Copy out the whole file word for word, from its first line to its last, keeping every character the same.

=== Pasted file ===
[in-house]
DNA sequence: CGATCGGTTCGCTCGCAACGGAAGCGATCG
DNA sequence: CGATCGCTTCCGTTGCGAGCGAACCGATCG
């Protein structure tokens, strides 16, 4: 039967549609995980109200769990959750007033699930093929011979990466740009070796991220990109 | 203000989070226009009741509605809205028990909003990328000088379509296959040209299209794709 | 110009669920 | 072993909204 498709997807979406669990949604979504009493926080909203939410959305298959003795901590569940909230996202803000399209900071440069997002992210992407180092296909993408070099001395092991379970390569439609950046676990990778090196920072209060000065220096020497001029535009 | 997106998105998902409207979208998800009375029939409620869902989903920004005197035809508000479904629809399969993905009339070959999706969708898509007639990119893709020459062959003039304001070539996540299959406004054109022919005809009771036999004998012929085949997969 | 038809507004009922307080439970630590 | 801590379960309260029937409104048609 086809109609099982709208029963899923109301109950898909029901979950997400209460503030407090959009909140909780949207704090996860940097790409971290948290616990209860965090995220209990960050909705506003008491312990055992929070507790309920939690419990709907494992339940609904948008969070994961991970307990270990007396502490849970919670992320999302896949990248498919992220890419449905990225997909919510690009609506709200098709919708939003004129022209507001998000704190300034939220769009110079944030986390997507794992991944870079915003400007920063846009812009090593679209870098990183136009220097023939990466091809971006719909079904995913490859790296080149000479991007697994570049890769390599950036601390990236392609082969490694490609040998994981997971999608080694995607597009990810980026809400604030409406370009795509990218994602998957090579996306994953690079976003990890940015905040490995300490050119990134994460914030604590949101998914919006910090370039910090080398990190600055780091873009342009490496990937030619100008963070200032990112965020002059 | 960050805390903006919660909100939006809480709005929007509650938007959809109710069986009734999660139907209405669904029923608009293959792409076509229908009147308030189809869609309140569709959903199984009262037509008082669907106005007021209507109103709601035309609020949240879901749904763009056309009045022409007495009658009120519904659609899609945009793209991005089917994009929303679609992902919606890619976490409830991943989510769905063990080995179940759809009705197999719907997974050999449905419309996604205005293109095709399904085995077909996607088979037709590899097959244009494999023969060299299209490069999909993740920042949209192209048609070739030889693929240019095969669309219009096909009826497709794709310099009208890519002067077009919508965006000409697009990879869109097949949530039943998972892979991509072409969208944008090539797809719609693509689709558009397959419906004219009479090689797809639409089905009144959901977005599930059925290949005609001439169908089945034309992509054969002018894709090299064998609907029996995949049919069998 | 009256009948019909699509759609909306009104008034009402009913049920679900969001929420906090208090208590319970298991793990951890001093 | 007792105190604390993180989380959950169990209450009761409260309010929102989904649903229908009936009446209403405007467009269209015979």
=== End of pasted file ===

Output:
[in-house]
DNA sequence: CGATCGGTTCGCTCGCAACGGAAGCGATCG
DNA sequence: CGATCGCTTCCGTTGCGAGCGAACCGATCG
């Protein structure tokens, strides 16, 4: 039967549609995980109200769990959750007033699930093929011979990466740009070796991220990109 | 203000989070226009009741509605809205028990909003990328000088379509296959040209299209794709 | 110009669920 | 072993909204 498709997807979406669990949604979504009493926080909203939410959305298959003795901590569940909230996202803000399209900071440069997002992210992407180092296909993408070099001395092991379970390569439609950046676990990778090196920072209060000065220096020497001029535009 | 997106998105998902409207979208998800009375029939409620869902989903920004005197035809508000479904629809399969993905009339070959999706969708898509007639990119893709020459062959003039304001070539996540299959406004054109022919005809009771036999004998012929085949997969 | 038809507004009922307080439970630590 | 801590379960309260029937409104048609 086809109609099982709208029963899923109301109950898909029901979950997400209460503030407090959009909140909780949207704090996860940097790409971290948290616990209860965090995220209990960050909705506003008491312990055992929070507790309920939690419990709907494992339940609904948008969070994961991970307990270990007396502490849970919670992320999302896949990248498919992220890419449905990225997909919510690009609506709200098709919708939003004129022209507001998000704190300034939220769009110079944030986390997507794992991944870079915003400007920063846009812009090593679209870098990183136009220097023939990466091809971006719909079904995913490859790296080149000479991007697994570049890769390599950036601390990236392609082969490694490609040998994981997971999608080694995607597009990810980026809400604030409406370009795509990218994602998957090579996306994953690079976003990890940015905040490995300490050119990134994460914030604590949101998914919006910090370039910090080398990190600055780091873009342009490496990937030619100008963070200032990112965020002059 | 960050805390903006919660909100939006809480709005929007509650938007959809109710069986009734999660139907209405669904029923608009293959792409076509229908009147308030189809869609309140569709959903199984009262037509008082669907106005007021209507109103709601035309609020949240879901749904763009056309009045022409007495009658009120519904659609899609945009793209991005089917994009929303679609992902919606890619976490409830991943989510769905063990080995179940759809009705197999719907997974050999449905419309996604205005293109095709399904085995077909996607088979037709590899097959244009494999023969060299299209490069999909993740920042949209192209048609070739030889693929240019095969669309219009096909009826497709794709310099009208890519002067077009919508965006000409697009990879869109097949949530039943998972892979991509072409969208944008090539797809719609693509689709558009397959419906004219009479090689797809639409089905009144959901977005599930059925290949005609001439169908089945034309992509054969002018894709090299064998609907029996995949049919069998 | 009256009948019909699509759609909306009104008034009402009913049920679900969001929420906090208090208590319970298991793990951890001093 | 007792105190604390993180989380959950169990209450009761409260309010929102989904649903229908009936009446209403405007467009269209015979």